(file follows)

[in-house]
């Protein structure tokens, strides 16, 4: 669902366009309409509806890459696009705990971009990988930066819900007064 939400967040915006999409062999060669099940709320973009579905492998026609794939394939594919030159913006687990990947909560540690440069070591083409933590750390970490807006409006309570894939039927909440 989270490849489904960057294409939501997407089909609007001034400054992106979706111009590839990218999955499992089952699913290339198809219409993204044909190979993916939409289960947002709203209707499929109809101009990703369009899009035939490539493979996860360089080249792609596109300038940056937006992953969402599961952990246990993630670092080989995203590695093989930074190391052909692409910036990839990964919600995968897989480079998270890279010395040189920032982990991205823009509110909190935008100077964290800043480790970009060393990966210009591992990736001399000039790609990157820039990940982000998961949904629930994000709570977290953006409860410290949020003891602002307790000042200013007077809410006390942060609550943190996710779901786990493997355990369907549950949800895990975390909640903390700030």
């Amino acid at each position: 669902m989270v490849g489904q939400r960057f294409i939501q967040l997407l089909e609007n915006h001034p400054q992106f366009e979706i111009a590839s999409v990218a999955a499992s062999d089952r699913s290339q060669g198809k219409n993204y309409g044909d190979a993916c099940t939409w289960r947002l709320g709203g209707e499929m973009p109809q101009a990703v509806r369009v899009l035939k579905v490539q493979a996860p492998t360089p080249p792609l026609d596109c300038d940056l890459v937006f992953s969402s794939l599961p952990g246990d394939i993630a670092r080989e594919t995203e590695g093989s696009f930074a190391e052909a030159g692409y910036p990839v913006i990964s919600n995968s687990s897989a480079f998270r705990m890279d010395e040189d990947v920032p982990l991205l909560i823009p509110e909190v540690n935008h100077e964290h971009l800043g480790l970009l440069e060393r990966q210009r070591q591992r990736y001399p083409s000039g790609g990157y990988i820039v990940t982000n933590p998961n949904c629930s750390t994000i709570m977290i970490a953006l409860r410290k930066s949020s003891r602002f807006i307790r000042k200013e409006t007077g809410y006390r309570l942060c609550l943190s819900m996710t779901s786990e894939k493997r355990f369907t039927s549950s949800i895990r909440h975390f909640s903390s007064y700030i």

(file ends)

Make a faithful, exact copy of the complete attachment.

[in-house]
């Protein structure tokens, strides 16, 4: 669902366009309409509806890459696009705990971009990988930066819900007064 939400967040915006999409062999060669099940709320973009579905492998026609794939394939594919030159913006687990990947909560540690440069070591083409933590750390970490807006409006309570894939039927909440 989270490849489904960057294409939501997407089909609007001034400054992106979706111009590839990218999955499992089952699913290339198809219409993204044909190979993916939409289960947002709203209707499929109809101009990703369009899009035939490539493979996860360089080249792609596109300038940056937006992953969402599961952990246990993630670092080989995203590695093989930074190391052909692409910036990839990964919600995968897989480079998270890279010395040189920032982990991205823009509110909190935008100077964290800043480790970009060393990966210009591992990736001399000039790609990157820039990940982000998961949904629930994000709570977290953006409860410290949020003891602002307790000042200013007077809410006390942060609550943190996710779901786990493997355990369907549950949800895990975390909640903390700030």
């Amino acid at each position: 669902m989270v490849g489904q939400r960057f294409i939501q967040l997407l089909e609007n915006h001034p400054q992106f366009e979706i111009a590839s999409v990218a999955a499992s062999d089952r699913s290339q060669g198809k219409n993204y309409g044909d190979a993916c099940t939409w289960r947002l709320g709203g209707e499929m973009p109809q101009a990703v509806r369009v899009l035939k579905v490539q493979a996860p492998t360089p080249p792609l026609d596109c300038d940056l890459v937006f992953s969402s794939l599961p952990g246990d394939i993630a670092r080989e594919t995203e590695g093989s696009f930074a190391e052909a030159g692409y910036p990839v913006i990964s919600n995968s687990s897989a480079f998270r705990m890279d010395e040189d990947v920032p982990l991205l909560i823009p509110e909190v540690n935008h100077e964290h971009l800043g480790l970009l440069e060393r990966q210009r070591q591992r990736y001399p083409s000039g790609g990157y990988i820039v990940t982000n933590p998961n949904c629930s750390t994000i709570m977290i970490a953006l409860r410290k930066s949020s003891r602002f807006i307790r000042k200013e409006t007077g809410y006390r309570l942060c609550l943190s819900m996710t779901s786990e894939k493997r355990f369907t039927s549950s949800i895990r909440h975390f909640s903390s007064y700030i």